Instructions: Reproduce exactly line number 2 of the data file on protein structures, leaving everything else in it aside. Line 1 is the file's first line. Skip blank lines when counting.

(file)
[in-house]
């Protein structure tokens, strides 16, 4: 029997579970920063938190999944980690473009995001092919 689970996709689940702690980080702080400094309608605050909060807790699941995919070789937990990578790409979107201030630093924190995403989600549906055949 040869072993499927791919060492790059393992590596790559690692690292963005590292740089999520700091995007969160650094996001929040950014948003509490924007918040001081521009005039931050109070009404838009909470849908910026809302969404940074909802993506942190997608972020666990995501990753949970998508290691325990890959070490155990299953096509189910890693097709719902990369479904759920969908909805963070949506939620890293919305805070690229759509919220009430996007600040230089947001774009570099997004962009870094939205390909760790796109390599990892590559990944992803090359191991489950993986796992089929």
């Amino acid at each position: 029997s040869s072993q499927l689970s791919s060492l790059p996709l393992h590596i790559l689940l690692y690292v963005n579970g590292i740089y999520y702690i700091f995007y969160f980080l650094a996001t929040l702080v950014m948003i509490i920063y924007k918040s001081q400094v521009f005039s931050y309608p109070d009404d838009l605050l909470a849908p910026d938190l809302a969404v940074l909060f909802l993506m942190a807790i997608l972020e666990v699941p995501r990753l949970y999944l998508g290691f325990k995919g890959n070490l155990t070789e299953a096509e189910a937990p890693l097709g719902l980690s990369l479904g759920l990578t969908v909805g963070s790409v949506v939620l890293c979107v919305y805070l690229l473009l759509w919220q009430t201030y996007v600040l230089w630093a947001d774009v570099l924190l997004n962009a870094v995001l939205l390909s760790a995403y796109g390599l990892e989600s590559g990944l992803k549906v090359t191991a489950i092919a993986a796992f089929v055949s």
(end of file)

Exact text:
């Protein structure tokens, strides 16, 4: 029997579970920063938190999944980690473009995001092919 689970996709689940702690980080702080400094309608605050909060807790699941995919070789937990990578790409979107201030630093924190995403989600549906055949 040869072993499927791919060492790059393992590596790559690692690292963005590292740089999520700091995007969160650094996001929040950014948003509490924007918040001081521009005039931050109070009404838009909470849908910026809302969404940074909802993506942190997608972020666990995501990753949970998508290691325990890959070490155990299953096509189910890693097709719902990369479904759920969908909805963070949506939620890293919305805070690229759509919220009430996007600040230089947001774009570099997004962009870094939205390909760790796109390599990892590559990944992803090359191991489950993986796992089929």